The power of your IA is a function of how many useful skills it has and how much you invoke them. To broaden the skillset, be aware of the full virtues of pre-installed apps and choose additional apps proactively and strategically. To invoke them more we need to work both on our comfort with and our knowledge of IAs; our symbiotic relationship with machines requires us to adapt as well. We need to develop a thicker skin to feel less self-conscious talking to non-human agents.
For some, privacy and data has put them off using their IA. Cambridge Analytica and GDPR are massive privacy stories from this year which will have exacerbated such concerns. The tension between convenience and privacy is felt by us all, consciously or subconsciously. Mary Meeker describes this as a “privacy paradox”: internet companies use data to make low-priced products better so users spend more time on them which leads to both more compelling products and increased regulation. But if the ultimate arbiters are consumers, rather than regulators, it seems that convenience will ultimately triumph. We buy 10 million smart speakers every quarter and these devices listen to every word we utter in the place we live, by definition. We’re rapidly getting comfortable with the idea.
We also need to understand what IAs can do for us and, to that end, to find a way to think about IA capability. Well, here’s a way to think about it: IAs help us use our favorite hardware (smartphones, laptops, smart speakers) more efficiently by launching apps at the point and in the way that you need them. Since we’ve all become so comfortable using apps, thinking of IAs in this way should make the prospect seem less daunting, more within reach.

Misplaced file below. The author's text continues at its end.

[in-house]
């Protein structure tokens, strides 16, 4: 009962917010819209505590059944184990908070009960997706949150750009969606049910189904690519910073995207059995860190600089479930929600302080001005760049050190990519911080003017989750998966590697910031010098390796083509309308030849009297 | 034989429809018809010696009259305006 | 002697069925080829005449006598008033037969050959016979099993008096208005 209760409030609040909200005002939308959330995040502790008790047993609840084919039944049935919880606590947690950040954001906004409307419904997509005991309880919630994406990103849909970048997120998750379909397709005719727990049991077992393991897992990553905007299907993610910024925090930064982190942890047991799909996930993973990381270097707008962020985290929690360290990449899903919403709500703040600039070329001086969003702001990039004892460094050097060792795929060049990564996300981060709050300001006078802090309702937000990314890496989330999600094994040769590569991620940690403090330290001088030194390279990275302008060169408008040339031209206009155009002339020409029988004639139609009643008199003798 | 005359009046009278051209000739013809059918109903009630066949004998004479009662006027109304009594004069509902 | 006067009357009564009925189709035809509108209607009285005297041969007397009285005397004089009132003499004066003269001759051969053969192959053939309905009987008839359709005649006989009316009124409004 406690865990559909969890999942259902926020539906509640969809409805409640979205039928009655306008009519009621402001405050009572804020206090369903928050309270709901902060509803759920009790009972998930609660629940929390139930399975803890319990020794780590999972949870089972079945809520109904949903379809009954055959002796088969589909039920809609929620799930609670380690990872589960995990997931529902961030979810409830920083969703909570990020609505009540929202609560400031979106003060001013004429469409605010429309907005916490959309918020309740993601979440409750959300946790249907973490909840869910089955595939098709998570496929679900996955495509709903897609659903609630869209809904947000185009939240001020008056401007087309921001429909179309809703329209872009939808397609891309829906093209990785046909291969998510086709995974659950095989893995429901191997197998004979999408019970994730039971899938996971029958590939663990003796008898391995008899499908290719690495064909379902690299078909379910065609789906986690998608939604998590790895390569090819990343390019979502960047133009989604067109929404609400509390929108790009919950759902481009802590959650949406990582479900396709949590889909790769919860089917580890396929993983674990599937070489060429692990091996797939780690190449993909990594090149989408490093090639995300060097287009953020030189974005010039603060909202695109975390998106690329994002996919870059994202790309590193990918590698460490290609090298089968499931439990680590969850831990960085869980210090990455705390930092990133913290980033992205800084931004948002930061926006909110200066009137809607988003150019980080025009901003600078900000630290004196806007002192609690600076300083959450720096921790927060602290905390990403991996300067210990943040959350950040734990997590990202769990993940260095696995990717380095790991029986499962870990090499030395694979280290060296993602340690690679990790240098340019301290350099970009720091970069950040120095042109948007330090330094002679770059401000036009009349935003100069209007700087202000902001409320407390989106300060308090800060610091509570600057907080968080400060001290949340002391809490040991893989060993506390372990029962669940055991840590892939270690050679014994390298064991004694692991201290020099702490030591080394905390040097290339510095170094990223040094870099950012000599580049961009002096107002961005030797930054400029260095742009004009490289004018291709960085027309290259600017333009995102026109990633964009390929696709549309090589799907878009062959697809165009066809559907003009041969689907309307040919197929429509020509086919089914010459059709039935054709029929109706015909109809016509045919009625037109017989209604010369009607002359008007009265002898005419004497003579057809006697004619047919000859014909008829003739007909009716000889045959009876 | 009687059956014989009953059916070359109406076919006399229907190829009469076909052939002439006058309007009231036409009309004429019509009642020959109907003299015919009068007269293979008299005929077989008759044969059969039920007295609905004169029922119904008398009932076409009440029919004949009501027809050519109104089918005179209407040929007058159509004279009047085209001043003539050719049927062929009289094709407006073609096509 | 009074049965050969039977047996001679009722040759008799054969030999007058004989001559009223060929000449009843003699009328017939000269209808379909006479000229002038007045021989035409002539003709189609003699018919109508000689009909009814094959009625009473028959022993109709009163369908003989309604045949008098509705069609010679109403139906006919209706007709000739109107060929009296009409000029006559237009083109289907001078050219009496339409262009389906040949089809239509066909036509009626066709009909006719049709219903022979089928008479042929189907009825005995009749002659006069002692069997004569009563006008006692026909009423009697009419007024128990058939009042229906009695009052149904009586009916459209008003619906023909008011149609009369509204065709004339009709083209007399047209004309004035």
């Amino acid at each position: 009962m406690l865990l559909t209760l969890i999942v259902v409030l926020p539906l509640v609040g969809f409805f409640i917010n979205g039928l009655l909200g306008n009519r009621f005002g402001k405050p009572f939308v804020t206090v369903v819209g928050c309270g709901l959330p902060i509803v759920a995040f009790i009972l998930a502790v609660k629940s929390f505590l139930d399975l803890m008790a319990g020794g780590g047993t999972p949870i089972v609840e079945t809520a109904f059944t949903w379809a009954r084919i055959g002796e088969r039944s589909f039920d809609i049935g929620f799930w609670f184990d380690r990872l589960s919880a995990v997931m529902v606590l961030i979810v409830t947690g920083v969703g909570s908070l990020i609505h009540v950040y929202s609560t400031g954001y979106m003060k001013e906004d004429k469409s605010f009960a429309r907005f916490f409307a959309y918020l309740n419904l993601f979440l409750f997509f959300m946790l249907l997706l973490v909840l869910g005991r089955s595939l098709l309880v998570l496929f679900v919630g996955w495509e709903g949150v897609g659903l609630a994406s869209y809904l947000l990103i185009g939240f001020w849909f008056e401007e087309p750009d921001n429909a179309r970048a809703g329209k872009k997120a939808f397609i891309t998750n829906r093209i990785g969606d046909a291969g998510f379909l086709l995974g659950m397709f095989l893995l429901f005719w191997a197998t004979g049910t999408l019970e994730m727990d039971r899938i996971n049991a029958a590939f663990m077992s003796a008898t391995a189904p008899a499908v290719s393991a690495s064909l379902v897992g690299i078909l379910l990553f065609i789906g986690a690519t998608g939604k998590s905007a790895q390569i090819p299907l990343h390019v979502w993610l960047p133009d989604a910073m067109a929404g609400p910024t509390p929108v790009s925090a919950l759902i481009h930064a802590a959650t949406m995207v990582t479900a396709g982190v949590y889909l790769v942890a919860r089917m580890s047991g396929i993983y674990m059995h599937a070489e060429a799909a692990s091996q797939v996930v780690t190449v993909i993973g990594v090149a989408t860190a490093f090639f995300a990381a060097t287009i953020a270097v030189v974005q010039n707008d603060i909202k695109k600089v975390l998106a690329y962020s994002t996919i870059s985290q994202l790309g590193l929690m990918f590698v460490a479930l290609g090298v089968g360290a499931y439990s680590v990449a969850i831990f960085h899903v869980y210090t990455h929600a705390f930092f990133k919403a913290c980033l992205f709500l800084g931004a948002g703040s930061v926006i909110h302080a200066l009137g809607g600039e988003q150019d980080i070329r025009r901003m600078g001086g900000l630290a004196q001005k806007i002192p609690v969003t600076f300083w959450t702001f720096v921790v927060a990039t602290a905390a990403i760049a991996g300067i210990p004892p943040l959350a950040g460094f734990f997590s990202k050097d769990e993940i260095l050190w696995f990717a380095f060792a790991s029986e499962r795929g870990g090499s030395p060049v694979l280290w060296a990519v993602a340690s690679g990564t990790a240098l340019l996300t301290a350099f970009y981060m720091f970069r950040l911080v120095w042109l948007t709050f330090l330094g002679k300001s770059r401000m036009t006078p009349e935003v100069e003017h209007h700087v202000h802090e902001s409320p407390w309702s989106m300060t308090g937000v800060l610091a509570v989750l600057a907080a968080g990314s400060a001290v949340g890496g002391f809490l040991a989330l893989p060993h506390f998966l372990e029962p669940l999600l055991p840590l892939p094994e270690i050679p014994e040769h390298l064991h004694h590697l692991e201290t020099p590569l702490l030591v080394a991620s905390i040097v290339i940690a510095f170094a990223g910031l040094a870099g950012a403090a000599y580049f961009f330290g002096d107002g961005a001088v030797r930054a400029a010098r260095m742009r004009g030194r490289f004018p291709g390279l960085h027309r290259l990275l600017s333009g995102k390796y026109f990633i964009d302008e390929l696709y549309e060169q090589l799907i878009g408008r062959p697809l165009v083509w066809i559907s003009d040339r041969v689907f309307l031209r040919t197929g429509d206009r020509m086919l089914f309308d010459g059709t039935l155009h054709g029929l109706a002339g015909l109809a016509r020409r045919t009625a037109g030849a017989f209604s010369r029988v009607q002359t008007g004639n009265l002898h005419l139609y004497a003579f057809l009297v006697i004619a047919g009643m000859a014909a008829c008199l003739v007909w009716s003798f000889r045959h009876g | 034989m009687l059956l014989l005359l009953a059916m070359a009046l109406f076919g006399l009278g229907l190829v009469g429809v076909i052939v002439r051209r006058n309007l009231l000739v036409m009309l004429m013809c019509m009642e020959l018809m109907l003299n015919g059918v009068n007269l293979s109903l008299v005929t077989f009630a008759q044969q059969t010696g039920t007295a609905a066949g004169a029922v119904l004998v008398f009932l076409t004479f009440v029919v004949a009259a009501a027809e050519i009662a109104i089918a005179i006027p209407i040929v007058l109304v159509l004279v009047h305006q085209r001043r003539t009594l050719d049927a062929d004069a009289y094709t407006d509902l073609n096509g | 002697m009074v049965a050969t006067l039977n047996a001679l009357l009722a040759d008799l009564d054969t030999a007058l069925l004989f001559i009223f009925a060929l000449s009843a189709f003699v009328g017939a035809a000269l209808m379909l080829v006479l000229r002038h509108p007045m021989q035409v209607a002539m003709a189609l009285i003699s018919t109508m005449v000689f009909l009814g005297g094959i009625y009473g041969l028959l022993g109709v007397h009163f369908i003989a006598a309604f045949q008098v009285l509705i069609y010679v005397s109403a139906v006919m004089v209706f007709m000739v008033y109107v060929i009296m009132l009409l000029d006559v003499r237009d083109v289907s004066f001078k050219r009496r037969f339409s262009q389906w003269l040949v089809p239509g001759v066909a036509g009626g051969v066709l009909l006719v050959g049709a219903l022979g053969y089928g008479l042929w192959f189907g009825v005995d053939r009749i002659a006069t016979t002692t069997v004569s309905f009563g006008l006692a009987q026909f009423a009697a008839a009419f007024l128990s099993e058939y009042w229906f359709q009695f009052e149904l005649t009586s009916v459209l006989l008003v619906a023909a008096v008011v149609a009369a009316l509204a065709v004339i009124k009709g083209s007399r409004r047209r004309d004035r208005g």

IAs will do a lot more very soon.
Today’s mostly reactive IAs will be more proactive. We’ve seen glimpses of this already. An IA will do this by combining data it has on you across different domains to make suggestions. For example, the IA will see that it’s your husband’s birthday (extracting this from your calendar) and suggest you call him, notice where you are in a new city and recommend some good restaurants nearby (along with directions to get there). This fall, Siri will be able to bundle up actions from different apps (called Shortcuts) so, for example, you might tell Siri you’re “Heading home” and it will then offer you directions, text your family you’re coming, set a thermostat and summarize all this with an ETA.
Less trivially, IAs will be able to help with our physical, emotional, and mental well-being. They will take the right combination of cues — heart rate, spending patterns, location, social media usage, smartphone usage, what we say and write — to make useful recommendations, sensitively. IAs will also help lift individual and collective human capability by serving up relevant recommendations for learning, information and knowledge, just when you need them, just where you are. Recommendations can then be taken or not; there’s a final confirmatory step which helps us to maintain a sense of control and agency.
The Duplex demo went further than recommendations. Instead of the IA just thinking to tee up a call with the right restaurant for the human to take over, it went right ahead and had the whole conversation. That’s partly why some people felt uncomfortable with it. Google has carried on at full pelt, astounding journalists with live demos of Duplex a couple of weeks ago. These advances force us to face some important questions. What is admin? What class of tasks are beneath us? How do we strike the right balance between efficiency and control? As we carve out the shape of artificial intelligence, we can’t help but reshape what we mean by human intelligence and humanity.
IAs will significantly change human behavior in the coming years. As a forward-thinking professional, be aware of it, understand it, anticipate it, and experiment with it. You will do less but achieve more. You will also cultivate a greater sense of the benefits of artificial intelligence, from natural language processing to feedback mechanisms and machine learning. You will feel better assisted, and less frazzled.